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Cytomegalovirus Infection


Cytomegalovirus (CMV) is a type of herpes virus that often causes asymptomatic infection in otherwise healthy persons.


There are three recognizable clinical syndromes:

1. CMV inclusion disease of the newborn. Cytomegalic inclusion disease of the neonatal (newborn) period is characterized by variable severity ranging from an asymptomatic infection to a disease with fever, hepatosplenomegaly (enlarged liver and spleen), mental or motor retardation, and sometimes death.

2. Acute acquired CMV infection. This syndrome is similar to infectious mononucleosis (caused by Epstein-Barr virus) and is characterized by fever, malaise, and muscle and joint pain but without sore throat.

Transmission may occur by sexual contact, in milk, via respiratory droplets among nursery or day care center workers, and by blood transfusions. CMV infection during pregnancy can be hazardous to the fetus, possibly leading to stillbirth, brain damage, and other birth defects, or to severe neonatal illness.

3. CMV infection in immunocompromised persons. This may affect transplant recipients and those infected with HIV. It may include CMV retinitis (an eye infection), gastrointestinal CMV, respiratory infection, and encephalitis (inflammation of the brain).


CMV infections occur worldwide. About 4 out of 5 people over age 35 have been infected with cytomegalovirus, usually during childhood or early adulthood. In most of these people, the disease is so mild that it is overlooked.

Transmission is sexual, congenital (at birth), through blood products or transplantation, and person-to-person (e.g., day care centers).


Most adults exhibit mild, nonspecific clinical signs and symptoms, or none at all. Some adults develop mononucleosis with 2 weeks of irregular high fever.

Immunodeficient patients and those receiving immunosuppressive therapy may develop symptoms of pneumonia (such as fever, cough, or dyspnea), or symptoms of other secondary infections, as mentioned above.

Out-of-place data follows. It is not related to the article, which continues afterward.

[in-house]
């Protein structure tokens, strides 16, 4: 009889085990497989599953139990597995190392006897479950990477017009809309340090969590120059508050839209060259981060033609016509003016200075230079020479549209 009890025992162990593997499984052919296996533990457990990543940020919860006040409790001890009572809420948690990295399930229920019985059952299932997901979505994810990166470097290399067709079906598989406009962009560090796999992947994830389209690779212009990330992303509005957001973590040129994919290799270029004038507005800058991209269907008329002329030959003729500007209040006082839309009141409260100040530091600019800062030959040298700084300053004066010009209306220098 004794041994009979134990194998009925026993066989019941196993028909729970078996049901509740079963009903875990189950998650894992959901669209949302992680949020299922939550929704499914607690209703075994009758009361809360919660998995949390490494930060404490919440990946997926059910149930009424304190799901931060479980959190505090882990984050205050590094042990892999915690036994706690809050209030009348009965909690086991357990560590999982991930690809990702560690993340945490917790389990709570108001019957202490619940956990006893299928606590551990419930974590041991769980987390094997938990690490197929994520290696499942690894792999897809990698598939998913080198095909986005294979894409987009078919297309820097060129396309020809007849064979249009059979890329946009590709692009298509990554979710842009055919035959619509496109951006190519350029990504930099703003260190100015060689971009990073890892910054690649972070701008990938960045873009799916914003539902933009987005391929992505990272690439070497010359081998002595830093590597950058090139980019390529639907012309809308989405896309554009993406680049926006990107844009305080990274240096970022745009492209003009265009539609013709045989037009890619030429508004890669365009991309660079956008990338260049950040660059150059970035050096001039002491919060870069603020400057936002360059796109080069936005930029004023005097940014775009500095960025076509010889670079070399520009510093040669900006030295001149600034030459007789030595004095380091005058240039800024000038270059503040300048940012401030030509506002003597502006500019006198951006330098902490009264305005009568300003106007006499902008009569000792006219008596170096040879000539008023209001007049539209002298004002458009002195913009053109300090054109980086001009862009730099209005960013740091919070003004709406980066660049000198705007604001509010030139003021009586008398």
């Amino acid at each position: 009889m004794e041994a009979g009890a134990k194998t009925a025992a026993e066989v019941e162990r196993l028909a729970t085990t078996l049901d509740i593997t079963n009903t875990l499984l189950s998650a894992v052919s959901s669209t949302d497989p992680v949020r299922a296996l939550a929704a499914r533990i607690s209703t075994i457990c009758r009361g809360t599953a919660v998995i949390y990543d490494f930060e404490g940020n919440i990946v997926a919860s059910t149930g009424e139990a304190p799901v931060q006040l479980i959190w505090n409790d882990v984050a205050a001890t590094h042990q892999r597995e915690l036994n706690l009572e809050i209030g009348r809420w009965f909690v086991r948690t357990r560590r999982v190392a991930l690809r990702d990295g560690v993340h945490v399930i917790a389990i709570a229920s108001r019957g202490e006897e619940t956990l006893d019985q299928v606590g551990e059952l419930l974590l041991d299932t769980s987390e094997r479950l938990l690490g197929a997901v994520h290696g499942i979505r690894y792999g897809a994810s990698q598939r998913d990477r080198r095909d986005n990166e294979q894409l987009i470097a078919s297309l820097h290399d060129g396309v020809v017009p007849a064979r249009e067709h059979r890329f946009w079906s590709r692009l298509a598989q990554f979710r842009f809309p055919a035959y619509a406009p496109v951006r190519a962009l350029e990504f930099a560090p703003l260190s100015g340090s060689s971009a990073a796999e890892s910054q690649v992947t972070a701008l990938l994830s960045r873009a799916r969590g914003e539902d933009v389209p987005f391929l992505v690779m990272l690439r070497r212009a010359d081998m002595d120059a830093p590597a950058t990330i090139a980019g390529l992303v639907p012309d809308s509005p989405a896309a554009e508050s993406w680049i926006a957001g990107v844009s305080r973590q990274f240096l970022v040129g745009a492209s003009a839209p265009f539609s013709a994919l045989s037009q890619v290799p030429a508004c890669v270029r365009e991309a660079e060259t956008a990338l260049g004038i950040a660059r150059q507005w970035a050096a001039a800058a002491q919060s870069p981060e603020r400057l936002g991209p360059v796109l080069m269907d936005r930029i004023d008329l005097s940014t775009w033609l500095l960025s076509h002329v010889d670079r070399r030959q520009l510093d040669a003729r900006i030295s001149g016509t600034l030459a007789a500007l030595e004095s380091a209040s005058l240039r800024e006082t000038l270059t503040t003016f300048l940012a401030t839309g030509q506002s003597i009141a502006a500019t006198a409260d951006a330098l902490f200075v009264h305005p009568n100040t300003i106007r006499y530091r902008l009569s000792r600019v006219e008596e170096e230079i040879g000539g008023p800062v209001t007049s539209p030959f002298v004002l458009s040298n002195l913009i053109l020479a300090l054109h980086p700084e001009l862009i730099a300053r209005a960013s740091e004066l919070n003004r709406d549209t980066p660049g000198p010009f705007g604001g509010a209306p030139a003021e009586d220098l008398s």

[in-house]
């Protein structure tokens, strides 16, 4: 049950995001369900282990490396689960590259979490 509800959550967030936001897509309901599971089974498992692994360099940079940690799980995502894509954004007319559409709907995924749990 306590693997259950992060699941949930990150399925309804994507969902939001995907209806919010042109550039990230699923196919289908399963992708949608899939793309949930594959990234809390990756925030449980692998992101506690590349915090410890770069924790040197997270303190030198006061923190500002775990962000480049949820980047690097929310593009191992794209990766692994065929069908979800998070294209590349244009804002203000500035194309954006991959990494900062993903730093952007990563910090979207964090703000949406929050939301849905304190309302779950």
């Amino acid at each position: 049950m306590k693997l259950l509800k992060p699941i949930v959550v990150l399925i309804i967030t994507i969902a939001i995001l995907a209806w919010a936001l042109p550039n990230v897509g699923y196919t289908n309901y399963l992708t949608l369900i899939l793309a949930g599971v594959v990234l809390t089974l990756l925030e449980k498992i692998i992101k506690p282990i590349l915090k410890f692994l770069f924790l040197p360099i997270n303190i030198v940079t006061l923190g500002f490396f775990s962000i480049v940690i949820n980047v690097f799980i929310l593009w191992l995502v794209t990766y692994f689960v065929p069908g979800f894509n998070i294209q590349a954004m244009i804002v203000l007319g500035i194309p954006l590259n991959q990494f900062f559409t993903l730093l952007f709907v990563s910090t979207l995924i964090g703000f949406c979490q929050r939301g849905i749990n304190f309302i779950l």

Diagnosis is made by medical history and physical examination. Blood tests may be performed.


Three antiviral drugs with efficacy against CMV include ganciclovir, foscarnet, and cidofovir. All three drugs need close monitoring to prevent kidney damage. A sustained-release ganciclovir implant has been shown to control disease in the implanted eye (but not elsewhere).

Additional treatment aims to relieve the symptoms and prevent complications.


Who is at risk for getting cytomegalovirus (CMV) infection?

How is CMV transmitted?

What precautions should be taken?

What treatment is available?

What are the side effects?

What special measures should be taken if a person is pregnant?

To help prevent CMV infection, follow these guidelines:

1. Warn immunodeficient patients and pregnant women to avoid any individuals with confirmed or suspected CMV infection. Maternal CMV infection can cause fetal abnormalities.

2. Urge patients with CMV infection to wash their hands thoroughly to prevent spreading it. It is especially important to stress this with young children, who are usually unconcerned about personal hygiene.

3. Be careful when handling urine and saliva or articles contaminated with these or other body secretions. Dispose of such articles properly. Mark contaminated linens for special handling.

4. Because of the risks of CMV during pregnancy, pregnant women should be counseled about the risks and the need to practice good hygiene.